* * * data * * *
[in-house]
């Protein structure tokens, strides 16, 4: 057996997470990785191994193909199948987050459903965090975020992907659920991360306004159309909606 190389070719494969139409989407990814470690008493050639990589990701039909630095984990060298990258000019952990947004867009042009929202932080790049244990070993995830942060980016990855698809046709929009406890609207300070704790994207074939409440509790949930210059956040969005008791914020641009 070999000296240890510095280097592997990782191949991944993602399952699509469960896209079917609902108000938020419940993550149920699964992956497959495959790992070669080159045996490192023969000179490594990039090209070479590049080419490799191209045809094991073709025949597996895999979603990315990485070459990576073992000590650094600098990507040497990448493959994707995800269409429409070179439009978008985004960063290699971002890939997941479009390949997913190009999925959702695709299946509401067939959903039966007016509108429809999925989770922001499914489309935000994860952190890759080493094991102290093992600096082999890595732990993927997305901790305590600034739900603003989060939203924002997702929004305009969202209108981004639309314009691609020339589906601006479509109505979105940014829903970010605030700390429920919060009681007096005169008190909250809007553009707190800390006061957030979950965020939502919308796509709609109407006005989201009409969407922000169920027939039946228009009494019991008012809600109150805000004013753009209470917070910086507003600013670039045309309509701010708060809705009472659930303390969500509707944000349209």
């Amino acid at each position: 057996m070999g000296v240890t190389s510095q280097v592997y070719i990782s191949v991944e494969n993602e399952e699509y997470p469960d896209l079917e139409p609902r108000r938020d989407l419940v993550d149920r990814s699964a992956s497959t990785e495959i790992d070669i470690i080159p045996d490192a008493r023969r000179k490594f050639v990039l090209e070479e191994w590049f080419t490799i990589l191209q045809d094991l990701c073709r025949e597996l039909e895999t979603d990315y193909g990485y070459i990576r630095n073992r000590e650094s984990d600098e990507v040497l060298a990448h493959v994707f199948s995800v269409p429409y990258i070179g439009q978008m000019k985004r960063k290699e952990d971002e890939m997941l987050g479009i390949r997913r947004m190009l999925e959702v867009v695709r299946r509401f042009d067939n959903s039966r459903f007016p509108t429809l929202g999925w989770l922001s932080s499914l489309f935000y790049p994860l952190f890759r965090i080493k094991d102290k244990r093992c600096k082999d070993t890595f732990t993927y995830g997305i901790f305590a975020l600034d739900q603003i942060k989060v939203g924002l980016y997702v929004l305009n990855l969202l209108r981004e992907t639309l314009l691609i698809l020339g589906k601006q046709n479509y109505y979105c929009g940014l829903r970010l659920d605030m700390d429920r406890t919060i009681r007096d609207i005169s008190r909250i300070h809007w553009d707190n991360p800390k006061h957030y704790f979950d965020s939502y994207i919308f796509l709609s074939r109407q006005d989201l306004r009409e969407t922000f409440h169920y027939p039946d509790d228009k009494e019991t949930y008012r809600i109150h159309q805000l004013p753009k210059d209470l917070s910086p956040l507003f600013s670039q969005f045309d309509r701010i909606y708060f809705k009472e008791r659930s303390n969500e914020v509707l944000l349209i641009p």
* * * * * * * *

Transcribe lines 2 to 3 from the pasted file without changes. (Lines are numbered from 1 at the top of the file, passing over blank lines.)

């Protein structure tokens, strides 16, 4: 057996997470990785191994193909199948987050459903965090975020992907659920991360306004159309909606 190389070719494969139409989407990814470690008493050639990589990701039909630095984990060298990258000019952990947004867009042009929202932080790049244990070993995830942060980016990855698809046709929009406890609207300070704790994207074939409440509790949930210059956040969005008791914020641009 070999000296240890510095280097592997990782191949991944993602399952699509469960896209079917609902108000938020419940993550149920699964992956497959495959790992070669080159045996490192023969000179490594990039090209070479590049080419490799191209045809094991073709025949597996895999979603990315990485070459990576073992000590650094600098990507040497990448493959994707995800269409429409070179439009978008985004960063290699971002890939997941479009390949997913190009999925959702695709299946509401067939959903039966007016509108429809999925989770922001499914489309935000994860952190890759080493094991102290093992600096082999890595732990993927997305901790305590600034739900603003989060939203924002997702929004305009969202209108981004639309314009691609020339589906601006479509109505979105940014829903970010605030700390429920919060009681007096005169008190909250809007553009707190800390006061957030979950965020939502919308796509709609109407006005989201009409969407922000169920027939039946228009009494019991008012809600109150805000004013753009209470917070910086507003600013670039045309309509701010708060809705009472659930303390969500509707944000349209």
């Amino acid at each position: 057996m070999g000296v240890t190389s510095q280097v592997y070719i990782s191949v991944e494969n993602e399952e699509y997470p469960d896209l079917e139409p609902r108000r938020d989407l419940v993550d149920r990814s699964a992956s497959t990785e495959i790992d070669i470690i080159p045996d490192a008493r023969r000179k490594f050639v990039l090209e070479e191994w590049f080419t490799i990589l191209q045809d094991l990701c073709r025949e597996l039909e895999t979603d990315y193909g990485y070459i990576r630095n073992r000590e650094s984990d600098e990507v040497l060298a990448h493959v994707f199948s995800v269409p429409y990258i070179g439009q978008m000019k985004r960063k290699e952990d971002e890939m997941l987050g479009i390949r997913r947004m190009l999925e959702v867009v695709r299946r509401f042009d067939n959903s039966r459903f007016p509108t429809l929202g999925w989770l922001s932080s499914l489309f935000y790049p994860l952190f890759r965090i080493k094991d102290k244990r093992c600096k082999d070993t890595f732990t993927y995830g997305i901790f305590a975020l600034d739900q603003i942060k989060v939203g924002l980016y997702v929004l305009n990855l969202l209108r981004e992907t639309l314009l691609i698809l020339g589906k601006q046709n479509y109505y979105c929009g940014l829903r970010l659920d605030m700390d429920r406890t919060i009681r007096d609207i005169s008190r909250i300070h809007w553009d707190n991360p800390k006061h957030y704790f979950d965020s939502y994207i919308f796509l709609s074939r109407q006005d989201l306004r009409e969407t922000f409440h169920y027939p039946d509790d228009k009494e019991t949930y008012r809600i109150h159309q805000l004013p753009k210059d209470l917070s910086p956040l507003f600013s670039q969005f045309d309509r701010i909606y708060f809705k009472e008791r659930s303390n969500e914020v509707l944000l349209i641009p």